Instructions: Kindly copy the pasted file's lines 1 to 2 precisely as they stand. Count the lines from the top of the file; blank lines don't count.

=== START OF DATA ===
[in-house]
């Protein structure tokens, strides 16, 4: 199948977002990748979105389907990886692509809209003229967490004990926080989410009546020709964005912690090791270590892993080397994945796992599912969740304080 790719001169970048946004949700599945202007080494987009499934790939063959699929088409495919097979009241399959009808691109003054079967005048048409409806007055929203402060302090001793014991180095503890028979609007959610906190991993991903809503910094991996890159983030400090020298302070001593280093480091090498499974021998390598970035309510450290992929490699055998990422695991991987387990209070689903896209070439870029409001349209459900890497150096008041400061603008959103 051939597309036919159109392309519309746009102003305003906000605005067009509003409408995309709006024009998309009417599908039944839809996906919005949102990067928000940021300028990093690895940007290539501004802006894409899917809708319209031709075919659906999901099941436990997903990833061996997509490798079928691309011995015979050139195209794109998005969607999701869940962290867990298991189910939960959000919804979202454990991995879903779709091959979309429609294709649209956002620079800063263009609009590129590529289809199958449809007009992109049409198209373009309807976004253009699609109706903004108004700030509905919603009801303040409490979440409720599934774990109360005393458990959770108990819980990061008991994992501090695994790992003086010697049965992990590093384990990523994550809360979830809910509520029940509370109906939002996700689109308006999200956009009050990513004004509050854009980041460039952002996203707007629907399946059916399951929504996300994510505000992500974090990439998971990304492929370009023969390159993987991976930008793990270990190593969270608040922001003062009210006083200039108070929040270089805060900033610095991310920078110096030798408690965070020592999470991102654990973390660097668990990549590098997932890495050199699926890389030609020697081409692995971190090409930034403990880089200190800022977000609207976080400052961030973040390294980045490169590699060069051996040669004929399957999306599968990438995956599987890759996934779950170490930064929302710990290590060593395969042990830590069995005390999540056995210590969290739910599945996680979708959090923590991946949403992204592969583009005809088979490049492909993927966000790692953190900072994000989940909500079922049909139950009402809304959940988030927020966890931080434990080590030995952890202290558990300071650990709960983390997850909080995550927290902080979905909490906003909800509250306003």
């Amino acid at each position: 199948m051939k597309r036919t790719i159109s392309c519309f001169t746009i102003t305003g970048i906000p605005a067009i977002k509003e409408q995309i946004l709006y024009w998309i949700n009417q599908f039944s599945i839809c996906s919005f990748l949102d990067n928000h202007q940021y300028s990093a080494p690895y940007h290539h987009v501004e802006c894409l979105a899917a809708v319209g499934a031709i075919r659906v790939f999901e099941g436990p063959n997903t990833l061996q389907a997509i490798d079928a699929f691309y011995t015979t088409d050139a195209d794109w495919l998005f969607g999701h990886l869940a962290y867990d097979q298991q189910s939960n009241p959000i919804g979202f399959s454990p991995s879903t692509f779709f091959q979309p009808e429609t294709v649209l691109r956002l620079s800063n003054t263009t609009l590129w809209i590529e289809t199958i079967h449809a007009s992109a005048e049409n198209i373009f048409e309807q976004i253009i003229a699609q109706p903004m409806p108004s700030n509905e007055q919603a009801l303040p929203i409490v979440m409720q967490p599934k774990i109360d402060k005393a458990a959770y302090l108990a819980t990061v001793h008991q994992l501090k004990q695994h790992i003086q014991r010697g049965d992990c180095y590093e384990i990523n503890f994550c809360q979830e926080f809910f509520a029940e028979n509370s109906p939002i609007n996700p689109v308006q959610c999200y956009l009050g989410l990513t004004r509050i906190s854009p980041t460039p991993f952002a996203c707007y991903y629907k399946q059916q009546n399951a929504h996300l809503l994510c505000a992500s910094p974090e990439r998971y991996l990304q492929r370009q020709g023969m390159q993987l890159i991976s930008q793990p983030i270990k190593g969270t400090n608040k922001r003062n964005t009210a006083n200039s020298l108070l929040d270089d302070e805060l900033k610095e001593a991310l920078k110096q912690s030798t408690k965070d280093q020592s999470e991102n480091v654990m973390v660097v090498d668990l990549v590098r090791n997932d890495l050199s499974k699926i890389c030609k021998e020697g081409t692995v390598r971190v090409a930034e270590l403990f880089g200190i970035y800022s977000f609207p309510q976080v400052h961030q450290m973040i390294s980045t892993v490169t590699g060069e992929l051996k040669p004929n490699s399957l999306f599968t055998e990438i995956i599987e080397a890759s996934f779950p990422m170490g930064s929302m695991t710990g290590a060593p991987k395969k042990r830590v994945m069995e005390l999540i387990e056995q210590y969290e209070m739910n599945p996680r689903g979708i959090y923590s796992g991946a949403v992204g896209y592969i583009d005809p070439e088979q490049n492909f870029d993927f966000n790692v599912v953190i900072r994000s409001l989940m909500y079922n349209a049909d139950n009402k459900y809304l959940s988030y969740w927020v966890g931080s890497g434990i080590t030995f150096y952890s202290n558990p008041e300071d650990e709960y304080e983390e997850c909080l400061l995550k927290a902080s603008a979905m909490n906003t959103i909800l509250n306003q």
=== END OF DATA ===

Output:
[in-house]
């Protein structure tokens, strides 16, 4: 199948977002990748979105389907990886692509809209003229967490004990926080989410009546020709964005912690090791270590892993080397994945796992599912969740304080 790719001169970048946004949700599945202007080494987009499934790939063959699929088409495919097979009241399959009808691109003054079967005048048409409806007055929203402060302090001793014991180095503890028979609007959610906190991993991903809503910094991996890159983030400090020298302070001593280093480091090498499974021998390598970035309510450290992929490699055998990422695991991987387990209070689903896209070439870029409001349209459900890497150096008041400061603008959103 051939597309036919159109392309519309746009102003305003906000605005067009509003409408995309709006024009998309009417599908039944839809996906919005949102990067928000940021300028990093690895940007290539501004802006894409899917809708319209031709075919659906999901099941436990997903990833061996997509490798079928691309011995015979050139195209794109998005969607999701869940962290867990298991189910939960959000919804979202454990991995879903779709091959979309429609294709649209956002620079800063263009609009590129590529289809199958449809007009992109049409198209373009309807976004253009699609109706903004108004700030509905919603009801303040409490979440409720599934774990109360005393458990959770108990819980990061008991994992501090695994790992003086010697049965992990590093384990990523994550809360979830809910509520029940509370109906939002996700689109308006999200956009009050990513004004509050854009980041460039952002996203707007629907399946059916399951929504996300994510505000992500974090990439998971990304492929370009023969390159993987991976930008793990270990190593969270608040922001003062009210006083200039108070929040270089805060900033610095991310920078110096030798408690965070020592999470991102654990973390660097668990990549590098997932890495050199699926890389030609020697081409692995971190090409930034403990880089200190800022977000609207976080400052961030973040390294980045490169590699060069051996040669004929399957999306599968990438995956599987890759996934779950170490930064929302710990290590060593395969042990830590069995005390999540056995210590969290739910599945996680979708959090923590991946949403992204592969583009005809088979490049492909993927966000790692953190900072994000989940909500079922049909139950009402809304959940988030927020966890931080434990080590030995952890202290558990300071650990709960983390997850909080995550927290902080979905909490906003909800509250306003």